Dr. Lepsius’s Universal Linguistic Alphabet -- By: Joseph S. Ropes
BSac 13:52 (Oct 1856) p. 681
Dr. Lepsius’s Universal Linguistic Alphabet
Carl Richard Lepsius is most widely known as an Egyptian scholar; the magnitude and interest of his contributions to that department of knowledge throwing comparatively into the shade his other labors. Yet these, also, have been by no means of small account: from the commencement of his career as a scholar, general archaeological and
BSac 13:52 (Oct 1856) p. 682
philological investigations have claimed a considerable share of his activity. He completed his university studies at Berlin, in the year 1833, at the age of twenty-one; his graduating thesis was “De Tabulis Eugubinis.” The following year he published his “Palaeography as a Means of Linguistic Investigation” (Palæographie als Mittel der Sprachforschung), an essay of remarkable ingenuity, and went to Paris to continue his philological training. Thence he was soon drawn away to Italy, by the influence and aid of Chevalier Bunsen, at that time Prussian ambassador at Rome, and commenced with that celebrated man an intimacy, personal and scientific, which has powerfully affected his whole course since. He made his first public entry into the ranks of Egyptologists in 1837, by the publication of his “Lettre à M. Rosellini sur l’ Alphabet Hieroglyphique,” a little work whose views were, in many respects, decidedly in advance of anything previously made public, and which has not, even yet, been superseded. During the following years, his activity was unremitted and constantly productive: he made valuable contributions to archaeological Journals, in France and Italy; he took the grand prize of the French Academy for two linguistic treatises,” On the relations of the Semitic, Indian, Ethiopic, Zend, and Egyptian Alphabets,” and “On the origin and relations of the Numerals in the Indo-European, Semitic, and Coptic languages;” he investigated the ancient Italic languages, and published their existing relics (Inscriptiones Umbricæ et Oscæ: 1841); he edited a facsimile transcription of the most extensive remaining monument of the ancient Egyptian literature, the so-called Book of the Dead (Das Todtenbuch der Egypter: 1842), and a selection of a few of the most valuable Egyptian historical monuments then known (also 1842: plates only). In 1838, Bunsen had left Italy, and Lepsius followed him later to London, to bear a part in the preparation of the great work upon Egypt upon which he was then engaged. Their joint labors were interrupted in 1842, Lepsius being called away to take the leadership and direction of the Expedition to Egypt, sent out by the Prussian government in the year last mentioned.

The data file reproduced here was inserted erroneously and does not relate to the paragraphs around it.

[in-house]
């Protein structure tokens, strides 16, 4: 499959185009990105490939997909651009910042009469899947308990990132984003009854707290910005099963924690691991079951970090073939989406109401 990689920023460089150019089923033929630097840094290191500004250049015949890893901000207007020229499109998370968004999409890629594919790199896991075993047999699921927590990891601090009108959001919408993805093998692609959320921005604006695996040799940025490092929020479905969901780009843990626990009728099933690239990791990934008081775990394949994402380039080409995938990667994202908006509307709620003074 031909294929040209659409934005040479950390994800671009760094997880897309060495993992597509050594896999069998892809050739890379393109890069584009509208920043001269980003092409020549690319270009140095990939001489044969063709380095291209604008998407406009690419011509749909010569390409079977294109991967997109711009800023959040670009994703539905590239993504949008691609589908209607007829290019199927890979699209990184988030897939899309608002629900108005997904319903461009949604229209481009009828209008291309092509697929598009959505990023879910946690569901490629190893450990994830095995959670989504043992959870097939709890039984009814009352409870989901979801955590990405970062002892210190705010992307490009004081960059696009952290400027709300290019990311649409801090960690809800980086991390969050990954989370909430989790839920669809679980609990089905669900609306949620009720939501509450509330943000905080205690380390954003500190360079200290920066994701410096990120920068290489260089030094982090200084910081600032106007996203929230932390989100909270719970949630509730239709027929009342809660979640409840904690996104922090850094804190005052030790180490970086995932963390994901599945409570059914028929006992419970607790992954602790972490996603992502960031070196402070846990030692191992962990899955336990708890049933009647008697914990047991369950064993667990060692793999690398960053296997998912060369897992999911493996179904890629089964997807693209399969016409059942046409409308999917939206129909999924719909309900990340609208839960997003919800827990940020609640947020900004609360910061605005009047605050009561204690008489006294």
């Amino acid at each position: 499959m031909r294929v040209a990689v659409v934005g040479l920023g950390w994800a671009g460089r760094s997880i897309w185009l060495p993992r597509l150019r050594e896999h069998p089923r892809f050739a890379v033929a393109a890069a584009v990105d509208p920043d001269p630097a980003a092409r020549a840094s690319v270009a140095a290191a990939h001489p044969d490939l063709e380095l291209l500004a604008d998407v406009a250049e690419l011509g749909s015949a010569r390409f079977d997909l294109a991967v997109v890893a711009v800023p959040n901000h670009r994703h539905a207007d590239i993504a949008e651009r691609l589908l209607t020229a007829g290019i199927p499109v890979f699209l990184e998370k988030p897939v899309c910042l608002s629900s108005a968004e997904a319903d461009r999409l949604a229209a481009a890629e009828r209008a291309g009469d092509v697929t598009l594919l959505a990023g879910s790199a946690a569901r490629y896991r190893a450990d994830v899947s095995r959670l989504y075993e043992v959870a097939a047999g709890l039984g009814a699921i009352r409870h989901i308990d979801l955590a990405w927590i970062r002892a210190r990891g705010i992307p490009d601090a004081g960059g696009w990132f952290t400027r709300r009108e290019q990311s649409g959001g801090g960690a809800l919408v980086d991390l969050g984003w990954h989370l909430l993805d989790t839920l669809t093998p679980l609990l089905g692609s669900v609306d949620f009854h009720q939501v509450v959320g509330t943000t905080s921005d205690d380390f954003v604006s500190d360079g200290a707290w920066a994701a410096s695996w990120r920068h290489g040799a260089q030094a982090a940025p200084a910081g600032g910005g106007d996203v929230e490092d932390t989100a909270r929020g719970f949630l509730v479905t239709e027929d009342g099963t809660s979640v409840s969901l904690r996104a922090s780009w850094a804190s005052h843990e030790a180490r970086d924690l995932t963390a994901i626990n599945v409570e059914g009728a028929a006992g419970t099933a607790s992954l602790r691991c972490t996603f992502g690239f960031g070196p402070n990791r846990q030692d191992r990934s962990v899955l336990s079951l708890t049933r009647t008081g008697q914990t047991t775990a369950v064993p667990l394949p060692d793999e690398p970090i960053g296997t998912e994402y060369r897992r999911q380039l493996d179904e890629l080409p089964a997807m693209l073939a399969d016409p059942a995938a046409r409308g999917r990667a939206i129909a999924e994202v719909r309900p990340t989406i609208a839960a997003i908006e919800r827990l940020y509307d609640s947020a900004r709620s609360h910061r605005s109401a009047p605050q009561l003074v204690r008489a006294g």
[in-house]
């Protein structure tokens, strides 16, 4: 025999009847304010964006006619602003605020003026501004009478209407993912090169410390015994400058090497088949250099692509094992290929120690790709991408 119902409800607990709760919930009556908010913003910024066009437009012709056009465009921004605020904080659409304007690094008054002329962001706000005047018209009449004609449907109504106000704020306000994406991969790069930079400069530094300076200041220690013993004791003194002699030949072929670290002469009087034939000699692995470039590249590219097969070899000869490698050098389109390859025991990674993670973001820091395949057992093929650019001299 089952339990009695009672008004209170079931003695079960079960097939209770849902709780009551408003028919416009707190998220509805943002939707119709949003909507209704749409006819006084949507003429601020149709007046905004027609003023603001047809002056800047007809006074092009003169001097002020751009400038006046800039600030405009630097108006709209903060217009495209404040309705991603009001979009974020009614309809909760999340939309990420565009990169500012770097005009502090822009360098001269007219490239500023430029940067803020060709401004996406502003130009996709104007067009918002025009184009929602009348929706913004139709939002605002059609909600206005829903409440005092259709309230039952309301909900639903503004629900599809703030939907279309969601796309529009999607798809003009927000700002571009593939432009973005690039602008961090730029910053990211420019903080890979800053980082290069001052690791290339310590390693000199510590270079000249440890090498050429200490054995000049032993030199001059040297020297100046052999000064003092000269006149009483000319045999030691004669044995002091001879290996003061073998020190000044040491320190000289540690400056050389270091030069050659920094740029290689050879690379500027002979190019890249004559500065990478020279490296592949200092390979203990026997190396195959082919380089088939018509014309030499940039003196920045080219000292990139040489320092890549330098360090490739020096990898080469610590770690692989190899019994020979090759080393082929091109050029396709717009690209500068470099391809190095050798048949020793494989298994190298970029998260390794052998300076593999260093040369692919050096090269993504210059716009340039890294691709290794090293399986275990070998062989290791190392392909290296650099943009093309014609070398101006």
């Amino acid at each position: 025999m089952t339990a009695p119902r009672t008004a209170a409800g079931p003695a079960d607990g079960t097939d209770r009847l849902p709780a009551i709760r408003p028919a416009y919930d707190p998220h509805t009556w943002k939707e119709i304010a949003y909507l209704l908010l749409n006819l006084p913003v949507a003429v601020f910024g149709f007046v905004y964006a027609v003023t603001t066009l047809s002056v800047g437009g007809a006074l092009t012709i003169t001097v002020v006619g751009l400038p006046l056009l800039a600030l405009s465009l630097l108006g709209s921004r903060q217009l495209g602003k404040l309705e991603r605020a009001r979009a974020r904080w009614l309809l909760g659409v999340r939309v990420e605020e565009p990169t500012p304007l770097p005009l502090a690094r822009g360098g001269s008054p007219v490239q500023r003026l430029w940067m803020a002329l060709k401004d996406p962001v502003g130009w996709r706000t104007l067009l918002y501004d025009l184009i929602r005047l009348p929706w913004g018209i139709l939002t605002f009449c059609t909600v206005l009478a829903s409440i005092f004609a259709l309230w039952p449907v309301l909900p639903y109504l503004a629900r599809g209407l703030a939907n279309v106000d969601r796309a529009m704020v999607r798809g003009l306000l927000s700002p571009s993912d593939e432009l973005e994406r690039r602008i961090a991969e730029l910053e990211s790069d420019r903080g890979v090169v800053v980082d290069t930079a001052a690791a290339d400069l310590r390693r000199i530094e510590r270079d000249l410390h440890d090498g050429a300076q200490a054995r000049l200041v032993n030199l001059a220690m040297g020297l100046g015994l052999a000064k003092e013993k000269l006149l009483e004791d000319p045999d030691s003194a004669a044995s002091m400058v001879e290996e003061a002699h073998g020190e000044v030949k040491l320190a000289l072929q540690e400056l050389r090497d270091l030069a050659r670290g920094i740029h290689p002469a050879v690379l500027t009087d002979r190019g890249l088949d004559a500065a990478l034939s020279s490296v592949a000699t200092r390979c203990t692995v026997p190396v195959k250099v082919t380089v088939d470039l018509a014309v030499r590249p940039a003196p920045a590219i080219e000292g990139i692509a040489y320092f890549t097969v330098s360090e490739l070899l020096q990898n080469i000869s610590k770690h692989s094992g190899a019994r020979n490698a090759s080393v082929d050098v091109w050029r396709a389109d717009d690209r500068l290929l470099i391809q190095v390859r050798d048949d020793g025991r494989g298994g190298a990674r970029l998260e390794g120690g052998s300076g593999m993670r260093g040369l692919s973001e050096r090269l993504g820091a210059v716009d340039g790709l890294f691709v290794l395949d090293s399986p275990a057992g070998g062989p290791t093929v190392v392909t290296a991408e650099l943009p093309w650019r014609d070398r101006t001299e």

BSac 13:52 (Oct 1856) p. 683
It is with this expedition, most honorable and successf...
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